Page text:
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Published: 26 June 2009
AIAG and ECG agree damage reporting code
A global standard to report damage incurred to vehicles during transport has been developed by the US-based Automotive Industry Action Group and the Association of European Finished Vehicle Logistics
The Global Standard Logistics Damage Codes are designed to optimise the vehicle damage claim process, reduce the administrative burden of logistics suppliers dealing with as many standards as the manufactures and to ensure that damage is reported accurately.
During transportation, when vehicles change possession, they are inspected for any missing parts or options as well as other damage including scratches and dents. The damage is reported through a standard five-digit set of codes. These codes focus on three areas - type of damage, location of damage, and severity of damage.
While the damage codes have been used in the industry for more than 30 years, this is touted as the first truly global standard to be adopted internationally.
The damage codes were originally established by the American Railroad Association in the 1970s. With the evolution of time and changes to vehicles and accessories, it became apparent that new codes were needed.
AIAG was selected as the standards group to complete this project and later approached by the ECG, that was working at the same standardisation issue in Europe to make the codes applicable both in North America and Europe and ensure that the codes can be used internationally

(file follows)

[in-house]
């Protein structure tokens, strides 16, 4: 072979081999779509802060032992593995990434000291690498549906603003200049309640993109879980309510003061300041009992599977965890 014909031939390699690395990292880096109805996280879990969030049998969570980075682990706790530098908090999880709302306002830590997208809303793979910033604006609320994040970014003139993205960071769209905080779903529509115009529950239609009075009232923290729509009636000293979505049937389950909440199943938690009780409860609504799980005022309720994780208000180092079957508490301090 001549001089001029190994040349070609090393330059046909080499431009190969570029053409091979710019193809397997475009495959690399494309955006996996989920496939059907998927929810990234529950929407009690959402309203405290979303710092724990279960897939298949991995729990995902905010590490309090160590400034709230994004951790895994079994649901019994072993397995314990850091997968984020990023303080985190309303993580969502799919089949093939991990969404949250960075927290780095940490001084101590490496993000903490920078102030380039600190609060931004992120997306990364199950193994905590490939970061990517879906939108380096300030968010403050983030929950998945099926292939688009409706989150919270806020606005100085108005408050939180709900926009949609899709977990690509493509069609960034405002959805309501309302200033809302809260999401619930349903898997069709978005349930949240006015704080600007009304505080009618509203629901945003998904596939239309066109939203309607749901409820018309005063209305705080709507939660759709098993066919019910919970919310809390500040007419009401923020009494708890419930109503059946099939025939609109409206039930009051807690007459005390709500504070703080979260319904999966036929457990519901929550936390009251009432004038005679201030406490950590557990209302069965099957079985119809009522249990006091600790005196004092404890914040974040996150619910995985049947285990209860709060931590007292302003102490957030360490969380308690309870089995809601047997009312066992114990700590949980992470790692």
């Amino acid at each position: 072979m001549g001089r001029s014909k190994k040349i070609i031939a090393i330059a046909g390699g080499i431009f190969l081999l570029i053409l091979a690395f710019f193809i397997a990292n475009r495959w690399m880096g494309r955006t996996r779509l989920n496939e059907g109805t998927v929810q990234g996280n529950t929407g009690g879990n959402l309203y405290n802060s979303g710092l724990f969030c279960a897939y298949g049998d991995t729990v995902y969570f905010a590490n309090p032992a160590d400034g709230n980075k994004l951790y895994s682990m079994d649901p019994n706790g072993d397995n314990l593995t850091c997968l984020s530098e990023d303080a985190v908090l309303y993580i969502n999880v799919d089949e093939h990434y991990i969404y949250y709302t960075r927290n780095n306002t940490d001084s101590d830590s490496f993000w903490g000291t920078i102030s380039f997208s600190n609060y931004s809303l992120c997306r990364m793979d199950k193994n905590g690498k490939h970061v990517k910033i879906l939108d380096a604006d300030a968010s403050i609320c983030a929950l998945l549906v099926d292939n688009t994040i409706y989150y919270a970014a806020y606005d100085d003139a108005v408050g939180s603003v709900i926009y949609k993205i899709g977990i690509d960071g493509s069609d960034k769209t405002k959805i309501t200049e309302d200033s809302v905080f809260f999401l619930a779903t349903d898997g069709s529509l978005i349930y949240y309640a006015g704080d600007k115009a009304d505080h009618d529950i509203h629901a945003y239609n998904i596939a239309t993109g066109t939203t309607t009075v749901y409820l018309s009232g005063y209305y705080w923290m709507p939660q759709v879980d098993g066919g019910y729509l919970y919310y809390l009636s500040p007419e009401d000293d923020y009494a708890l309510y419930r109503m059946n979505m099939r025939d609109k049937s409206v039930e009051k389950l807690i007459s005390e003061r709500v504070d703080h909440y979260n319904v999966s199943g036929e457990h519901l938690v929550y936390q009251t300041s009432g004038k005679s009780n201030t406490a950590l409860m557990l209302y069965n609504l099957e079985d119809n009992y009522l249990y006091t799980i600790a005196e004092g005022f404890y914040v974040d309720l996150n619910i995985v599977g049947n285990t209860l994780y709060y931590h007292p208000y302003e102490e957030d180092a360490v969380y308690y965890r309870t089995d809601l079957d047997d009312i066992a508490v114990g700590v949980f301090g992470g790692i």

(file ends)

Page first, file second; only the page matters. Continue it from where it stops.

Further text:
“The vehicle damage codes are presently being used by all North American OEMs as well as by more than 600 vehicle inspectors," said Morris Brown, AIAG programme manager in Southfield, Michigan. "Now with the introduction of the global standard, we looking forward to seeing the adoption of this standard grow on a global basis.”
Mark Morgan, ECG's executive director in Brussels said: “We are delighted that the Global Damage Code is now a reality. This will help finished vehicle logistics operators to improve the quality of the serviced rendered by cutting any possible mistake in reporting damages while keeping under control the administrative cost.”
AIAG is a not-for-profit organisation where for more than 25 years, OEMs, suppliers, service providers, government and academia have worked collaboratively to drive cost and complexity from the supply chain via global standards development and harmonised business practices.
Members include OEMs such as Caterpillar, Chrysler LLC, Daimler, Ford Motor Company, General Motors, Honda, Navistar International, Nissan, Toyota and many of their part suppliers and service providers.
ECG, established in Brussels 12 years ago, represents more than two thirds of the European finished vehicles logistics industry. Last year its 90 members from 24 countries aggregated turnover in excess of E15B with around 40M car movements.